Aug. 16 (Bloomberg) -- Oil and gas rigs in the U.S. reached the highest level this year as producers boosted drilling to profit from a $10-a-barrel surge in crude prices over the past two months.
Oil rigs rose for the first time in three weeks, adding 12 to 1,397, data posted on Baker Hughes Inc.’s website show. Gas rigs gained by two to 388, the Houston-based field services company said. Miscellaneous rigs fell by one to six.
The total U.S. count is down 123 from a year earlier as producers use more efficient and mobile equipment to bore multiple wells off drilling pads, cutting rig times and helping boost domestic crude production to the highest level in more than 23 years. The surge in output helped the U.S. meet 87 percent of its energy needs in the first four months of 2013, on pace to be the highest annual rate since 1985.
“We’re finally seeing oil rigs reflect higher prices,” James Williams, president of WTRG Economics in London, Arkansas, said by telephone. “We should expect continued strength in oil drilling while gas will probably stay fairly flat.”
Crude for September delivery gained 13 cents to settle at $107.46 a barrel on the New York Mercantile Exchange, up 13 percent in three months and 12 percent in the past year.
U.S. oil output climbed 11,000 barrels a day to 7.57 million, the highest level since December 1989, according to the Energy Information Administration. Stockpiles fell a second week, losing 2.81 million barrels to 360.5 million, a seven-month low.
North Dakota’s portion of the Bakken shale formation, the largest unconventional oil field in the U.S., posted a 1.4 percent increase in production in June, according to the state’s Industrial Commission. Output increased to a record 756,980 barrels a day, from 746,340 in May.
Rigs in North Dakota gained by one this week to 172, a one-month high, according to Baker Hughes. The count probably won’t rise above 190 because improvements in drilling efficiency are weakening demand for the equipment, Lynn Helms, director of North Dakota’s Department of Mineral Resources, said in a conference call yesterday from Bismarck, North Dakota.
“Rigs have become so efficient that they’re capable of drilling as many or more wells as completion crews can complete,” he said. “So there really is not a need to increase the rig count beyond 185 to 190. There just is no economic driver for that.”
EOG Resources, the biggest owner of drilling rights in the Eagle Ford Shale in southwest Texas, lowered its average cost of completing a well in Texas’s Eagle Ford shale play to $5.5 million from $6 million through drilling improvements, William Thomas, the Houston-based company’s chief executive officer, said in an conference call with investors Aug. 7.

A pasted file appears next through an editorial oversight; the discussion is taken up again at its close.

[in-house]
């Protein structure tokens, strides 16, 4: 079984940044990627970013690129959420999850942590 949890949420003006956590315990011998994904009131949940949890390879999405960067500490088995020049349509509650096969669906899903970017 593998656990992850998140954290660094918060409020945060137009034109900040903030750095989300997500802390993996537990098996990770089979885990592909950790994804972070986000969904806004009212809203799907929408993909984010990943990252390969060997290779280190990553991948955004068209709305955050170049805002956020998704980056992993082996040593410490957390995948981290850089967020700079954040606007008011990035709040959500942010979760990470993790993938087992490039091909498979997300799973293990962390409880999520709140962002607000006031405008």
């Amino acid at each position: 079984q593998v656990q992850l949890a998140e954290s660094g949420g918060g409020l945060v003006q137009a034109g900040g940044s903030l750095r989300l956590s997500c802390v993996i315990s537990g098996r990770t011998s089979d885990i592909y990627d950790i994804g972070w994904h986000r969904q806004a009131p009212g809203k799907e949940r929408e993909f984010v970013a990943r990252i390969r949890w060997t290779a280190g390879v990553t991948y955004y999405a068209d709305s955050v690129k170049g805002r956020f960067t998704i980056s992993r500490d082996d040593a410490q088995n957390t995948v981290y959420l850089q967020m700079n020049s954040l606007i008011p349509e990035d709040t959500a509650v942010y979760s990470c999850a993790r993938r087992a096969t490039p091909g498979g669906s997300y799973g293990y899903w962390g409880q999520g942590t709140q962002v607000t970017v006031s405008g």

EOG increased the number of wells it plans to drill this year to 440 from 425, he said.
Directional rigs targeting oil, typically used to bore multiple wells off the same pad or close by, rose by six to 197, a four-week high. Horizontal rigs jumped by 12 to 812.
Oil and gas permits in the Eagle Ford play rose in the second quarter by 12 percent to 1,278, the second consecutive quarterly increase, according to data compiled by Bloomberg. Oil permits rose by 54 percent while gas permits dropped 17 percent, Bloomberg Industries said in an analysis yesterday.
Natural gas for September delivery fell 5.1 cents, or 1.5 percent, to $3.368 per million British thermal units today on the Nymex, up 24 percent from a year ago.
U.S. gas stockpiles gained 65 billion cubic feet last week to 3.006 trillion, bigger than the five-year seasonal average increase of 42 billion, the Energy Information Administration said yesterday.
Louisiana added the most rigs this week, rising by five to 113. Texas dropped the most, losing three to 846.
Rigs on land jumped by nine to 1,706, the highest count this year. Rigs in inland waters slipped by one to 23. The offshore rig count gained five to 62, the highest level since February 2009. Rigs in the Gulf of Mexico rose by four to 59, also the most since 2009.
Energy rigs in Canada were unchanged at 358.
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